- The Washington Times - Sunday, October 21, 2001

JERUSALEM Israel's multiple thrust into Palestinian territory was shaping up as the broadest military operation in more than a year of fighting, with Israeli troops entering two more West Bank towns yesterday. Eight Palestinians, among them three bystanders, were killed by Israeli fire.
It was the highest single-day death toll in more than two months.
The incursions a total of six in three days were triggered by the assassination of an Israeli Cabinet minister by Palestinian militants. The raids sparked concern among the United States, Russia and church leaders.
But they also brought a Palestinian pledge to clamp down on armed militias who have been regularly attacking Israelis with guns and bombs.
Asked to confirm a Palestinian leadership statement that all those breaking a Sept. 26 truce with Israel would be considered outlaws, Palestinian leader Yasser Arafat said he had reined in armed militants before and would do it again.
"The decision is the decision," he told reporters in Gaza Strip yesterday. "We are committed to fulfilling our decisions."
However, this appeared to be more of a warning to militants than a declaration that all those belonging to military wings of various Palestinian factions were now subject to arrest.
Israel has complained that Mr. Arafat is doing little to crack down on militants. Israel has demanded that Palestinian security forces arrest and hand over the killers of Israeli Tourism Minister Rehavam Zeevi, as well as the leaders of the Popular Front of the Liberation of Palestine, a radical PLO faction that claimed responsibility for the assassination.
As of yesterday, 20 PFLP activists were in Palestinian custody.
With its military offensive, Israel sought to pressure the Palestinian Authority to hand over Mr. Zeevi's assassins, something Palestinian officials have said they would not do.
Early yesterday, Israeli tanks entered the West Bank towns of Qalqilya and Tulkarem. They were met by Palestinian fire, and four Palestinians were killed in the fighting, doctors said.
Among the six towns targeted by Israeli forces since Thursday was biblical Bethlehem, where a 19-year-old Palestinian was shot dead yesterday as he stood a few yards from the Church of the Nativity, the traditional site of Jesus' birth. Witnesses said that the shot was fired at some distance, and that there was no fighting near the church.
In the town of Beit Jalla, where troops set up positions Friday, a 23-year-old Palestinian woman was killed yesterday by shrapnel from an Israeli tank shell and machine-gun rounds that hit her as she stood at the entrance to a friend's house, doctors said.
A 15-year-old Palestinian boy was killed by soldiers in Palestinian territory southeast of Bethlehem. The military said he was shot by troops at an army post after he stabbed and lightly wounded a soldier.
In Bethlehem's Aida refugee camp, a female visitor was shot dead, apparently in cross fire between troops and Palestinian gunmen.
An Israeli government spokesman, Arnon Perlman, said troops sealed Tulkarem and Qalqilya because of warnings that militants there were preparing to carry out suicide attacks in Israel.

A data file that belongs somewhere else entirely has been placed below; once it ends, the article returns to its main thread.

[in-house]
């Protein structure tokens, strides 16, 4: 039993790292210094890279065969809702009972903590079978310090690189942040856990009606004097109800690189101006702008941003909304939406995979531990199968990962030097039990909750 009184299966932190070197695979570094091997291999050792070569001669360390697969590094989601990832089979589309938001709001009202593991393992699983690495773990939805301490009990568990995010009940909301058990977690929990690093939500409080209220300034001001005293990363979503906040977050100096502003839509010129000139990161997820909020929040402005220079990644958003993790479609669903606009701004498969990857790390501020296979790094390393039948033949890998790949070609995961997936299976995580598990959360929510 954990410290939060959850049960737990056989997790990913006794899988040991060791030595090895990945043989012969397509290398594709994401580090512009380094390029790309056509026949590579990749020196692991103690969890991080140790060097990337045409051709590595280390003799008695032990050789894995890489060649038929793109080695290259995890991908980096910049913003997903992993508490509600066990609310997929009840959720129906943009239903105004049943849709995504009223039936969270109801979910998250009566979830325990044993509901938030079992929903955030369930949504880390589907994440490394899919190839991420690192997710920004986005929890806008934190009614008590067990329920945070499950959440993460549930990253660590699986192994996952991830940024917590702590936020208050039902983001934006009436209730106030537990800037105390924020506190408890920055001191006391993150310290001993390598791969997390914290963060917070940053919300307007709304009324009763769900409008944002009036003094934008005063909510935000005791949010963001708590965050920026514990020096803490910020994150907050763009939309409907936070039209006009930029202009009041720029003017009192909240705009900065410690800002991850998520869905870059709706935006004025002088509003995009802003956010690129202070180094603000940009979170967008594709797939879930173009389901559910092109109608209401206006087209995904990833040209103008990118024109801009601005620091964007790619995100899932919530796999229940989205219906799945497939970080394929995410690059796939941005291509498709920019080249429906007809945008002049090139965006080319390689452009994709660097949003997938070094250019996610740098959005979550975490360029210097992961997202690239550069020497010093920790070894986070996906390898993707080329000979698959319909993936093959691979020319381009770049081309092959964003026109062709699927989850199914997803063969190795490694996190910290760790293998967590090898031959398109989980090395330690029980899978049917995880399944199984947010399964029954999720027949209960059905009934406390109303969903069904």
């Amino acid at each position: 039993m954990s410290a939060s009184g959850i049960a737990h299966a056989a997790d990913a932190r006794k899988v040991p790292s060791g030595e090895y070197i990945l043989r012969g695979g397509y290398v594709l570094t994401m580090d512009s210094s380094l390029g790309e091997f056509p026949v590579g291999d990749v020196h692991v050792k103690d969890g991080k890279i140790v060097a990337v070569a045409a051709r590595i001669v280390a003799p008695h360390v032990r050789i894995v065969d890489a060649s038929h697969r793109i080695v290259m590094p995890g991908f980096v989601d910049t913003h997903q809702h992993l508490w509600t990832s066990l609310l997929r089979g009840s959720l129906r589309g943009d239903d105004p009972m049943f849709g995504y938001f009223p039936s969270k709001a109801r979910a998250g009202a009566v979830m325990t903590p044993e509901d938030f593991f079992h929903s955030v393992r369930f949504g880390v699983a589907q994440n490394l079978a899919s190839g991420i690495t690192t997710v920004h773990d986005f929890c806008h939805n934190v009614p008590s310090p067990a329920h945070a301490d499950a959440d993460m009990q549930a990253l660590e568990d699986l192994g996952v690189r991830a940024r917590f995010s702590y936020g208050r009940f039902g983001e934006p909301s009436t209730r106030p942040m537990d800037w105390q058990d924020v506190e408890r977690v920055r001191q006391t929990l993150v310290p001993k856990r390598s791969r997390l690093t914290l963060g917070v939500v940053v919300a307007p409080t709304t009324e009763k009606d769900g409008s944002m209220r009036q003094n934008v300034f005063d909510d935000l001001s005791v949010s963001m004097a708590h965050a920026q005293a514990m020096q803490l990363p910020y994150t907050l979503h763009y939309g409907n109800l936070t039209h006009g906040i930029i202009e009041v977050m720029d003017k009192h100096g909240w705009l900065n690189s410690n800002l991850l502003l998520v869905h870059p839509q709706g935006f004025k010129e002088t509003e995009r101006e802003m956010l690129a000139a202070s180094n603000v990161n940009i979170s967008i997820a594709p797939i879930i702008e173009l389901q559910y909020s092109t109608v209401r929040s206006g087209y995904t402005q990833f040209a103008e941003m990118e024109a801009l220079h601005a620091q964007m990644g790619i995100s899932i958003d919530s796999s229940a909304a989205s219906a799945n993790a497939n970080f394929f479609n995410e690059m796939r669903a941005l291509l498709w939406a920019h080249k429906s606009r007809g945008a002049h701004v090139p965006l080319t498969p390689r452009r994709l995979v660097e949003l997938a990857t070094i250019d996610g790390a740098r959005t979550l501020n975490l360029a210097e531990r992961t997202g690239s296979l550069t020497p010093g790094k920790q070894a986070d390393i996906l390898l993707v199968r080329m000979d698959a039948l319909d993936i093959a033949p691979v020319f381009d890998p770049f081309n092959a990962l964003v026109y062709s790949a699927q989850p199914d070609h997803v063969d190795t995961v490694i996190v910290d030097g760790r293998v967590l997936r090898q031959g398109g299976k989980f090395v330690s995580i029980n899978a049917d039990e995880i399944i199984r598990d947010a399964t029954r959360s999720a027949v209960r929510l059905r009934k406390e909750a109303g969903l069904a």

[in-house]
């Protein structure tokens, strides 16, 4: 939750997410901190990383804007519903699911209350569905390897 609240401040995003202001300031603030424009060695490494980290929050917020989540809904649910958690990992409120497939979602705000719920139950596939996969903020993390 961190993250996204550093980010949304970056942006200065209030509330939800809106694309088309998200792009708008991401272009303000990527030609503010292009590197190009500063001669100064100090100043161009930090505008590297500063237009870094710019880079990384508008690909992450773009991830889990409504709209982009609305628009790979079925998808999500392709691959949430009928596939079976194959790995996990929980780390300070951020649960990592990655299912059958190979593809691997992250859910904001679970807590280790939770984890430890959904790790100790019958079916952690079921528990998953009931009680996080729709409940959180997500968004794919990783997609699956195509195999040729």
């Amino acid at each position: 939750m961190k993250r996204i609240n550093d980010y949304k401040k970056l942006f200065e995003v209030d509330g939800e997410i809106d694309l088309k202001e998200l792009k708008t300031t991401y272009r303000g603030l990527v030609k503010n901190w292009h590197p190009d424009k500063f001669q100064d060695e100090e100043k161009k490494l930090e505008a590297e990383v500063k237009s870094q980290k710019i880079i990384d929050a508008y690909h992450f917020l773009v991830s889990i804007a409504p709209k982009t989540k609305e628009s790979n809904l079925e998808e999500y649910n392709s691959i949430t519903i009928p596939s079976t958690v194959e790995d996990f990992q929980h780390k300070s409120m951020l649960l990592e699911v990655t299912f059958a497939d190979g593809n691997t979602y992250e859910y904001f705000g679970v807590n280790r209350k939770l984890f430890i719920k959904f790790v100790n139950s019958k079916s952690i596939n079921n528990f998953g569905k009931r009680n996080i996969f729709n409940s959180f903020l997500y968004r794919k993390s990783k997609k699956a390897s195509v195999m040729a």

The leaders of major Christian denominations in Jerusalem issued a joint call for an Israeli withdrawal from Bethlehem.
"Whilst we deplore all acts of violence, we appeal to world church leaders and the international community to make urgent representation to the Israeli government to bring this intolerable situation to an immediate end," the statement said.
The U.S. State Department demanded Friday that Israel halt the incursions. The Israeli offensive threatens Washington's efforts to retain Arab and Muslim support for military action against Islamic militants suspected of having masterminded the Sept. 11 terror attacks on New York and on the Pentagon.
There was a display of anger by Israeli Arabs yesterday, when several thousand supporters of the Islamic movement staged an anti-U.S. rally in the Galilee town of Tamra. One banner read: "Afghanistan is the new holocaust."
In the Gaza Strip, visiting Russian Mideast peace envoy Andrei Vedozen said after meeting Mr. Arafat that the situation in the Palestinian areas had become critical.
"What is happening now is a dangerous military escalation," he said. "This is a dangerous threat to the peace process."
Israeli officials would not say how long the troops will stay. "There is no ideological or strategic decision by the Israeli government to conquer these areas and stay there," Cabinet Minister Tsipi Livni told Israel Radio. "Everything depends on how the Palestinian Authority will react."
The incursions into Beit Jalla and Bethlehem were triggered by shooting on the Jewish neighborhood of Gilo, built on war-won land on the outskirts of Jerusalem.
Israeli troops have repeatedly entered Palestinian towns in the past year, but the raids begun on Thursday marked the broadest Israeli military strike so far.
Since the killing of Mr. Zeevi, 21 Palestinians and one Israeli have been killed in fighting between the two sides.

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